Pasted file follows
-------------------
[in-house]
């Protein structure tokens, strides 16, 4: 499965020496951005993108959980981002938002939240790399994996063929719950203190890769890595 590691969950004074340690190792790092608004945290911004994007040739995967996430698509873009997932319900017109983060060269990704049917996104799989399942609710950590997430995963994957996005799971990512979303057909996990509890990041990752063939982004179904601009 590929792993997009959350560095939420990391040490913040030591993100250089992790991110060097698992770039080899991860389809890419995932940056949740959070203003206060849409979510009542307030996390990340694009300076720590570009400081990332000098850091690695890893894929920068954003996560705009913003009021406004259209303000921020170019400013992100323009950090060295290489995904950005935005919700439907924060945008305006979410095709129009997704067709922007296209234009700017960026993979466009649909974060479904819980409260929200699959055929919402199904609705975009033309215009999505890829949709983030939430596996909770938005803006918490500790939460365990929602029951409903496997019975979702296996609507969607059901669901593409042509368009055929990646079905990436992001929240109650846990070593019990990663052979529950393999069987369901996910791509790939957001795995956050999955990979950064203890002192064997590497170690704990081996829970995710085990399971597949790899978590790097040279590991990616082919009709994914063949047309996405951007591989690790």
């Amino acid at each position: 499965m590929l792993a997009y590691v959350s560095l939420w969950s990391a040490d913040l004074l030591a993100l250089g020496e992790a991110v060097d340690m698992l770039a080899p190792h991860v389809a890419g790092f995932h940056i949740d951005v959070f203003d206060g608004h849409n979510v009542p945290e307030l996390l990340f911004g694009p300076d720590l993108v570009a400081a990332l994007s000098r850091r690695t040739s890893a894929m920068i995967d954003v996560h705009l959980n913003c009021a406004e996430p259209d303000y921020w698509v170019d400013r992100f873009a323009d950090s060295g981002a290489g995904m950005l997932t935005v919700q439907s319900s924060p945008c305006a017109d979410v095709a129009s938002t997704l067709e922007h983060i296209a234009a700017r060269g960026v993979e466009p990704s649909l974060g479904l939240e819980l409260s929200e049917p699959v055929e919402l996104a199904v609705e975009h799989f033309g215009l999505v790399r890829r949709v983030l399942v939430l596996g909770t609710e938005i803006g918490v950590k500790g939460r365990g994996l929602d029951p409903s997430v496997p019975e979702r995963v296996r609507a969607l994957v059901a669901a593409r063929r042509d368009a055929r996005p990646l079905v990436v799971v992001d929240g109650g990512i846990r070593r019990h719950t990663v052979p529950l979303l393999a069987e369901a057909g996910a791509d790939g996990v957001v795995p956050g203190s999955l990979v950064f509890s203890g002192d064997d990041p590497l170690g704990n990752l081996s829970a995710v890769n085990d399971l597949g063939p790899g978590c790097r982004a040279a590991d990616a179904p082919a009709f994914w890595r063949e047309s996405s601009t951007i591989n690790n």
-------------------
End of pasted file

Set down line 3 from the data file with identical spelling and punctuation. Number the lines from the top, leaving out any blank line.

């Amino acid at each position: 499965m590929l792993a997009y590691v959350s560095l939420w969950s990391a040490d913040l004074l030591a993100l250089g020496e992790a991110v060097d340690m698992l770039a080899p190792h991860v389809a890419g790092f995932h940056i949740d951005v959070f203003d206060g608004h849409n979510v009542p945290e307030l996390l990340f911004g694009p300076d720590l993108v570009a400081a990332l994007s000098r850091r690695t040739s890893a894929m920068i995967d954003v996560h705009l959980n913003c009021a406004e996430p259209d303000y921020w698509v170019d400013r992100f873009a323009d950090s060295g981002a290489g995904m950005l997932t935005v919700q439907s319900s924060p945008c305006a017109d979410v095709a129009s938002t997704l067709e922007h983060i296209a234009a700017r060269g960026v993979e466009p990704s649909l974060g479904l939240e819980l409260s929200e049917p699959v055929e919402l996104a199904v609705e975009h799989f033309g215009l999505v790399r890829r949709v983030l399942v939430l596996g909770t609710e938005i803006g918490v950590k500790g939460r365990g994996l929602d029951p409903s997430v496997p019975e979702r995963v296996r609507a969607l994957v059901a669901a593409r063929r042509d368009a055929r996005p990646l079905v990436v799971v992001d929240g109650g990512i846990r070593r019990h719950t990663v052979p529950l979303l393999a069987e369901a057909g996910a791509d790939g996990v957001v795995p956050g203190s999955l990979v950064f509890s203890g002192d064997d990041p590497l170690g704990n990752l081996s829970a995710v890769n085990d399971l597949g063939p790899g978590c790097r982004a040279a590991d990616a179904p082919a009709f994914w890595r063949e047309s996405s601009t951007i591989n690790n």